You winterize your car, you winterize your home, you winterize your wardrobe…but do you winterize your skin? Why do we winterize all of these different things in our lives? The extreme cold, windy, sometimes snowy outdoor air plus super-dry and stuffy indoor winter air contribute to potentially damaging physical changes to the entire body. Even if you don’t live in a naturally cold or temperate climate, your skin will likely still experience certain changes even with subtle fluctuations in temperature, humidity, and precipitation.
Skin that is normally supple and moist becomes tight and dry, and skin that is already on the drier side can become flaky, scaly, even cracked. Simple things like smiling or raising an eyebrow can be downright painful. So how do we fix this? From a Nutritional Aesthetics® perspective, healthy skin in any season is the result of giving the skin the nourishment, hydration, and protection it needs both internally with the right foods, and externally with the right topical regimen, spa treatments, and environmental changes. Today we’re focusing on the topical.
Here are our top 5 topical suggestions for how to winterize your skin:
1. Switch to a less irritating, more protective cleanser. Most water or gel based cleansers–especially those which foam–can strip the skin’s naturally protective lipids away. In the winter, this can be devastating–the skin needs its lipids to keep moisture in, not just for appearances’ sake, but also to help it perform its temperature regulating, immune-boosting, and sensory functions. Instead, try a lotion, milk, or oil cleanser. If you do use soap, be sure it’s an all natural, traditionally made soap, containing nourishing oils and herbs.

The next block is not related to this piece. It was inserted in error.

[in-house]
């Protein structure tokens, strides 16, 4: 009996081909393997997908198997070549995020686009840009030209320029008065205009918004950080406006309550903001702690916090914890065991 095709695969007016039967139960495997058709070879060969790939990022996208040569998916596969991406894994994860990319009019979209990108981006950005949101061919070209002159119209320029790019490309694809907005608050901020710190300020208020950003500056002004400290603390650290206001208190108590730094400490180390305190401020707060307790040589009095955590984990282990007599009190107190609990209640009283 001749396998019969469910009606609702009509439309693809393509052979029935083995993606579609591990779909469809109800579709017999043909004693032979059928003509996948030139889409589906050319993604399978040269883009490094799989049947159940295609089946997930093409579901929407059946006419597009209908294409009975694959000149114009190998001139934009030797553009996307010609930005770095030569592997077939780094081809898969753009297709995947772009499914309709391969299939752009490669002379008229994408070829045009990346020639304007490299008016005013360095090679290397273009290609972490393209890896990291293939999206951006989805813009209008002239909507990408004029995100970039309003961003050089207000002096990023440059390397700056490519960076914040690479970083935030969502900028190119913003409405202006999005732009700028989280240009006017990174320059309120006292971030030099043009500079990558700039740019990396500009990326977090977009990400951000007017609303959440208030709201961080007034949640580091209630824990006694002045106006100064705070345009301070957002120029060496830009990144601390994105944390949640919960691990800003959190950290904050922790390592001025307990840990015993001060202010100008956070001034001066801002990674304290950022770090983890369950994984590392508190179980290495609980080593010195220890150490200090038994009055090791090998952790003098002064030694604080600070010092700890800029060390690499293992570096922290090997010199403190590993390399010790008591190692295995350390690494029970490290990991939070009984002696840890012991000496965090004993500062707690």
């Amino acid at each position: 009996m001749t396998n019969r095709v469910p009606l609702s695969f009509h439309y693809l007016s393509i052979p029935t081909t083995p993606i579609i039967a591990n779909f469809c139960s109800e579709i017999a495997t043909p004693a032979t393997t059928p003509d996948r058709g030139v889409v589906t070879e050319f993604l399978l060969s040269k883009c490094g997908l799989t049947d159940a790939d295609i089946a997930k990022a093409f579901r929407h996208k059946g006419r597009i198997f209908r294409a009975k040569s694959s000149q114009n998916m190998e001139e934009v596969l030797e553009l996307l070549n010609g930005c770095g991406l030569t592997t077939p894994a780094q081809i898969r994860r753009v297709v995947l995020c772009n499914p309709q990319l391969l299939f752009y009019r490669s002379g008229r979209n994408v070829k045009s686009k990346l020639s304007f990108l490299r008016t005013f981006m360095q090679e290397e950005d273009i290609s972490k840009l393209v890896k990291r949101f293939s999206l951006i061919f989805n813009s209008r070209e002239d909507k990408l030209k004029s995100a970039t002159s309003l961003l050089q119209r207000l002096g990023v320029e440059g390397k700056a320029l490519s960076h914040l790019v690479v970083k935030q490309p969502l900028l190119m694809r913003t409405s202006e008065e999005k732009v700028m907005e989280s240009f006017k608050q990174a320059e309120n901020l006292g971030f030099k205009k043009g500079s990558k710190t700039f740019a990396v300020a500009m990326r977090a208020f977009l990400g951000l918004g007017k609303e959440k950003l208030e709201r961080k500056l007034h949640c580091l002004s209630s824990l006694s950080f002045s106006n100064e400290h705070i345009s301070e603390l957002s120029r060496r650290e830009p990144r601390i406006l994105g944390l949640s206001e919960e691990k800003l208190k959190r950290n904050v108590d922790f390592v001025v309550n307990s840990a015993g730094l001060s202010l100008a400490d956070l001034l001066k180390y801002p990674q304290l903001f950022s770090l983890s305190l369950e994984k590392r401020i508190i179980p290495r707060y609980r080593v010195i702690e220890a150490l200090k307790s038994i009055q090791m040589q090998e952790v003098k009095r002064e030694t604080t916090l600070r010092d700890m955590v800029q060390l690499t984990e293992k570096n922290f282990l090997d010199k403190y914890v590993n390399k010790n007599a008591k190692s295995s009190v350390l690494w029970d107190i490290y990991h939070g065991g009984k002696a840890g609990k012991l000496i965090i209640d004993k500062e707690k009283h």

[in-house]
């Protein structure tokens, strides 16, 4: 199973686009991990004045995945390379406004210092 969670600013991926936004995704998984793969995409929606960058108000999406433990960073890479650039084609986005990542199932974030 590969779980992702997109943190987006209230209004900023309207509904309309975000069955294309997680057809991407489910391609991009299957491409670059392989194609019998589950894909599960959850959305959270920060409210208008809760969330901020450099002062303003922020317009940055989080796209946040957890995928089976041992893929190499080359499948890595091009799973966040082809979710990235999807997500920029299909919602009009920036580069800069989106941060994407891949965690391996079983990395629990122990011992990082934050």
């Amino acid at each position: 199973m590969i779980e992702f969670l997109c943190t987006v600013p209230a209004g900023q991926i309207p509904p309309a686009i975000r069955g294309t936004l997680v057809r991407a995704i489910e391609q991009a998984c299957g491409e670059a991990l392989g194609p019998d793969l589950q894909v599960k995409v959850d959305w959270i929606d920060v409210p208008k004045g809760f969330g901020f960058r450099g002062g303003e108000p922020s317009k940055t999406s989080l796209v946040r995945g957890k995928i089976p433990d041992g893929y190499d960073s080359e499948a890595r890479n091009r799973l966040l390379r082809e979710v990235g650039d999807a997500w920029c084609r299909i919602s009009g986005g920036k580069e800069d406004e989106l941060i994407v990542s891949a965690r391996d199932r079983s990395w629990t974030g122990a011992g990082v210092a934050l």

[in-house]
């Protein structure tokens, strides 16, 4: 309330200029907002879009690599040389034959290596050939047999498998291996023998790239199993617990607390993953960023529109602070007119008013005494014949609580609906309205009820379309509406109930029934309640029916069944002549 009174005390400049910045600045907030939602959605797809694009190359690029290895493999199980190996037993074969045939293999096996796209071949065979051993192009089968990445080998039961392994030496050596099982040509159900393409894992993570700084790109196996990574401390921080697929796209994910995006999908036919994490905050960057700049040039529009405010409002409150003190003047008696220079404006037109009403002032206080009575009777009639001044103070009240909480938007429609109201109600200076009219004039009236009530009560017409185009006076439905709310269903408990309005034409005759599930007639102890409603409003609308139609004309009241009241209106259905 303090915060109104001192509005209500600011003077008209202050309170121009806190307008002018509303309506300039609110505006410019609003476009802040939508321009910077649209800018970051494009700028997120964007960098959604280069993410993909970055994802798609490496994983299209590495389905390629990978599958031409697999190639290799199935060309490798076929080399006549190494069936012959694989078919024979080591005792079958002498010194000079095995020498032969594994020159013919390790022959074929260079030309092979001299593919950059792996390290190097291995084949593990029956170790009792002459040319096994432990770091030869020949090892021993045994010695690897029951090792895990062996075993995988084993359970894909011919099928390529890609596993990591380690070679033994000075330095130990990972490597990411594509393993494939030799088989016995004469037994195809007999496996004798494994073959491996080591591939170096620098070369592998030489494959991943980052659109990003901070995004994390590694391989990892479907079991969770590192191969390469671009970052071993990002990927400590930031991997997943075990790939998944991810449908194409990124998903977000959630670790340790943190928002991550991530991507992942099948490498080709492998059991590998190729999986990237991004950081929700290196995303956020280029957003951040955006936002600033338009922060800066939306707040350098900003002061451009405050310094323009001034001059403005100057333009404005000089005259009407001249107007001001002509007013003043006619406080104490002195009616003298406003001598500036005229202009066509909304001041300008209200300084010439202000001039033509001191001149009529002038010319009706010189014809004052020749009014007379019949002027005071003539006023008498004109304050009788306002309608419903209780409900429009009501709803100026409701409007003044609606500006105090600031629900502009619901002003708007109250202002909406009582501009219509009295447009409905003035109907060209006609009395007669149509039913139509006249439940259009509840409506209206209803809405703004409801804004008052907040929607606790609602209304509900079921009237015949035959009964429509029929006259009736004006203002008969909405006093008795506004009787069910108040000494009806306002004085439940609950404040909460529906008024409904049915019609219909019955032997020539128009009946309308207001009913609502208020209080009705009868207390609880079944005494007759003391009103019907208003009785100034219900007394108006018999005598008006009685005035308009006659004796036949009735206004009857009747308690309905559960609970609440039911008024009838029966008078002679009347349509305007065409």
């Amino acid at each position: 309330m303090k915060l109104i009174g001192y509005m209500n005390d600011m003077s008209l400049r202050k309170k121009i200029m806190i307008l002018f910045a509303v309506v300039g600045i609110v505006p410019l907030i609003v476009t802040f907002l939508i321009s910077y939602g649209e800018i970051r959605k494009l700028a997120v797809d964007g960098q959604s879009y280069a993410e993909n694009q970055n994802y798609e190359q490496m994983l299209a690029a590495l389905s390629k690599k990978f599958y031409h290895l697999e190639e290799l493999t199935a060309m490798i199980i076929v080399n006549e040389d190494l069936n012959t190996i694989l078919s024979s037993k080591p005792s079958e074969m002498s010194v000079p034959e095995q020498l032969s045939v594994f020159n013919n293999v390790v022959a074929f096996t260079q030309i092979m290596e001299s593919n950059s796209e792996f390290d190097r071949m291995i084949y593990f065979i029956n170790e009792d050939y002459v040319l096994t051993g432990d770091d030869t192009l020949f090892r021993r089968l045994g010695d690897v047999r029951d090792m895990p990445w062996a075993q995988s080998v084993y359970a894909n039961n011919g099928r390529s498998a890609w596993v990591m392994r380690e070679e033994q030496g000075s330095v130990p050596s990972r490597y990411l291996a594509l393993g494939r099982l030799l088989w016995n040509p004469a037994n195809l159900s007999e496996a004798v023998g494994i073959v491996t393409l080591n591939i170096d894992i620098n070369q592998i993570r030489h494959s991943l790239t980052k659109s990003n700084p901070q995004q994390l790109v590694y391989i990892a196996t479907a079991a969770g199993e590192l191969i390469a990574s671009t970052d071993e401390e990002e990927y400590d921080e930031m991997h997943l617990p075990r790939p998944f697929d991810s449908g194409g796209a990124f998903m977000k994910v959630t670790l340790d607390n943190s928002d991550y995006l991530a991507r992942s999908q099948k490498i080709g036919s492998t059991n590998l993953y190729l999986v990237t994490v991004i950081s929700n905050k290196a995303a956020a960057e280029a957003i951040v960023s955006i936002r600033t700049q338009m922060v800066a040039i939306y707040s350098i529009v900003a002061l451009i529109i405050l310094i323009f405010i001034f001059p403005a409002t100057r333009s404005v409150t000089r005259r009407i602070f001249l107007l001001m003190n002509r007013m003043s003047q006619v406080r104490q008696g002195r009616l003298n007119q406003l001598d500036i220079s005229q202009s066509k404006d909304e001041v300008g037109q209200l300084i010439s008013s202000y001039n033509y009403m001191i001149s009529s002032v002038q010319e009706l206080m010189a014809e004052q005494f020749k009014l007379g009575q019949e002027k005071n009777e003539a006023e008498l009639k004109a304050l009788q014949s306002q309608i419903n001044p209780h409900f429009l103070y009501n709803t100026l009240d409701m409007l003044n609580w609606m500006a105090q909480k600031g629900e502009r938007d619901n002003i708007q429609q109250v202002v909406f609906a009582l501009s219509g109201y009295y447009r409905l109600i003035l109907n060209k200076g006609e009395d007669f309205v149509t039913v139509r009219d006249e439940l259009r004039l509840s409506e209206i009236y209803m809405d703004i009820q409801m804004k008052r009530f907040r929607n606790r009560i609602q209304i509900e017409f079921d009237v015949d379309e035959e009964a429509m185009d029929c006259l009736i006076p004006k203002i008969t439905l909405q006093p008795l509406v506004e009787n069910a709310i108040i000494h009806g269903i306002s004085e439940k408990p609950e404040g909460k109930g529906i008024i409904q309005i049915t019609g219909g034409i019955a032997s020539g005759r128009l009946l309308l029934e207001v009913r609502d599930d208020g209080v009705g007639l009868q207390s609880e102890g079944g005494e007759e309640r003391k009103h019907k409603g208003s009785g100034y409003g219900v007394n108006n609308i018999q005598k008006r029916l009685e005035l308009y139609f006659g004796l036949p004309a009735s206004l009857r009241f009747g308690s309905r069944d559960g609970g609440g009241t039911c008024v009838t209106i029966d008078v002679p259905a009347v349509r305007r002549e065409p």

2. Use moisturizers that contain with more saturated lipids. Lipids–meaning natural oils, fats, butters, and waxes–are composed of different fatty acid chains of various levels of saturation. The less saturated a lipid is, the lighter and “drier” it is (hemp seed and rosehip seed oils are examples). The more saturated (virgin coconut oil and shea butter are examples) a lipid is, the thicker it is, and longer it remains on the surface of the skin without getting absorbed. The level of saturation each person needs varies, but overall in winter, most people benefit from using more saturated lipids–polyunsaturated and unsaturated lipids will absorb too quickly, leaving the skin wanting more. Sometimes an extra lipid layer in the form of an oil, salve, or balm can make all the difference.
3. Use moisturizers that also contain hydrating ingredients. Though it’s the emollient ingredients that seal the moisture that moisture has to be there in the first place. Though some comes from the inside by drinking water and eating hydrating foods, it’s also important to hydrate from the outside in using humectants such as glycerin and aloe vera. Demulcent herbs, also help bring added moisture into the skin. Marshmallow root (Althaea) and plantain (Plantago major) are examples.
4. Watch the temperature in your bath or shower. Even though it feels so good to take a hot bath or shower when it is cold out, hot water is damaging and drying to the skin. Warm water is best, and apply your moisturizer or body oil while your skin is still damp to lock in that moisture. It’s also really helpful to bathe or shower in filtered water. Tap water contains chlorine in addition to other substances that aren’t just toxic, but also contribute to dry, irritated skin. Using a whole house filter, or even simply a shower filter can make a world of difference.
5. Be mindful of pH. An alkaline diet is trendy these days, for its purported disease fighting power. However, this is a concept that does not translate to topical skincare. The skin naturally is on the more acidic side (its pH typically ranges from 4.5-5.5), and repeatedly using products that are too alkaline can be extremely drying. Even water itself can be drying because its pH is 7. Look for pH balanced, natural products.
For more tips on how to winterize your skin, click HERE to download our Wonderful Winter Skin Guide, this season’s edition of our Integrative Guide to Healthy Skin.
What do you do to winterize your skin?
Please share in the comments below.